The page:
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Lesbian couple win sex discrimination claim

Jessica Geen April 8, 2009
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A lesbian couple who were harassed by colleagues over their sexuality have won their claim for sexual discrimination.

Beth Moules and Sharleen Amos, who both worked as saleswomen at Soundwell-based firm Aquatech Rainsoft, told an employment tribunal in Bristol that they had been ridiculed and humiliated by comments from colleagues over their relationship.

Yesterday, they were awarded £5,000 for hurt feelings, with another settlement for discrimination on the grounds of sexual harassment to be decided. They could get up to £138,000.

They alleged that one colleague, Peter Thoburn, had told staff they had performed a threesome with sales manager Stephen Rosenthal, adding he was ”the meat sandwich between them”.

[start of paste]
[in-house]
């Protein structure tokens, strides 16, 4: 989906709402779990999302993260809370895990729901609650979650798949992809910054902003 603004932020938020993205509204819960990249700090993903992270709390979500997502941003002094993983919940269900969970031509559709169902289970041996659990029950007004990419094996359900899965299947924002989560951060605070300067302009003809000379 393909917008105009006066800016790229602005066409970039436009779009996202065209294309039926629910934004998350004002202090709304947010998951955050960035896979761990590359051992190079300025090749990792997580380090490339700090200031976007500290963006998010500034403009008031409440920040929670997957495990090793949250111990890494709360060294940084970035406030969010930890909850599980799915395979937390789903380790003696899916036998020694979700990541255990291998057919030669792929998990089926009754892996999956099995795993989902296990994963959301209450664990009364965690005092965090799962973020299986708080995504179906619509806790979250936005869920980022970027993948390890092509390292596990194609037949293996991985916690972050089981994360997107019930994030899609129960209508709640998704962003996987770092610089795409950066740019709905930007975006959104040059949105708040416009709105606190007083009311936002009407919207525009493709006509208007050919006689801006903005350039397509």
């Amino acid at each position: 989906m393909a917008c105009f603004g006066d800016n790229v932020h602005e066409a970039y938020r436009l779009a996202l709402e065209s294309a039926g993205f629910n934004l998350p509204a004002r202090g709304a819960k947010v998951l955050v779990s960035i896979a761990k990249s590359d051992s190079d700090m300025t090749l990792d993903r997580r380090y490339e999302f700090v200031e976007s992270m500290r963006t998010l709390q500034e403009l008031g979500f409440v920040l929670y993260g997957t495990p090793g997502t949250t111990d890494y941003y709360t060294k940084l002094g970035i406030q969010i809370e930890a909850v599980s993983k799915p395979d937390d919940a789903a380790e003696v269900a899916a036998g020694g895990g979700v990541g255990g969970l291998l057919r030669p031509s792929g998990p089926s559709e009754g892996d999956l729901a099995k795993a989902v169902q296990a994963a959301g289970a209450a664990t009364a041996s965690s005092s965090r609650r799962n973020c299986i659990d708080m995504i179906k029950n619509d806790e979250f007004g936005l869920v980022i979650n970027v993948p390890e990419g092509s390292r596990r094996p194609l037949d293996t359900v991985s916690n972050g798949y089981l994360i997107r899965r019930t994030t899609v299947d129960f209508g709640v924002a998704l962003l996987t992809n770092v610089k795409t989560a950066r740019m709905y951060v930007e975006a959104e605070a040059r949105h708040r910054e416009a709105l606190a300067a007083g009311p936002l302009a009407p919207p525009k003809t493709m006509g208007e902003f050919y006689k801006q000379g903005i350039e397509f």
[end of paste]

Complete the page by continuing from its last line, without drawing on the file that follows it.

It was also claimed that Mr Thoburn had said to another colleague: “I don’t know how they can do it … it’s disgusting, I don’t agree with it.”

The tribunal heard that the couple’s boss, Stephen Baker-Joy, had told them to stop complaining because “lesbians had never and would never suffer in the way that Jews had”.

Ms Moules, who represented the couple, told the Evening Post yesterday: ”We’ve won, and they’ve given us the injury to feelings settlement, which is £5,000, but the settlement for the discrimination is still yet to be determined.

”It’s such good news. We’re both really happy.

”The next step forward is to figure out how much we’re going to get. They’ve found in favour of us – that there was discrimination. And that it was significant.”

Last week, a gay games developer who sued Microsoft over alleged homophobic abuse reached a settlement with the company.

Jamie Durrant, 38, orginally sued the corporation for £45,000 for ‘hurt feelings’ and lost pay.

According to the designer, who worked on the firm’s Xbox games at the Lionhead Studios in Guildford, he was called “fag boy Jim” by colleagues, who sent mocking emails making fun of his sexuality.

He alleged that the company’s human resources department “blatantly disregarded” his complaints.

The two parties reached a settlement agreement at an employment tribunal held this week in south London.

A confidentiality clause means the terms of the settlement cannot be disclosed.

Related topics: Employment

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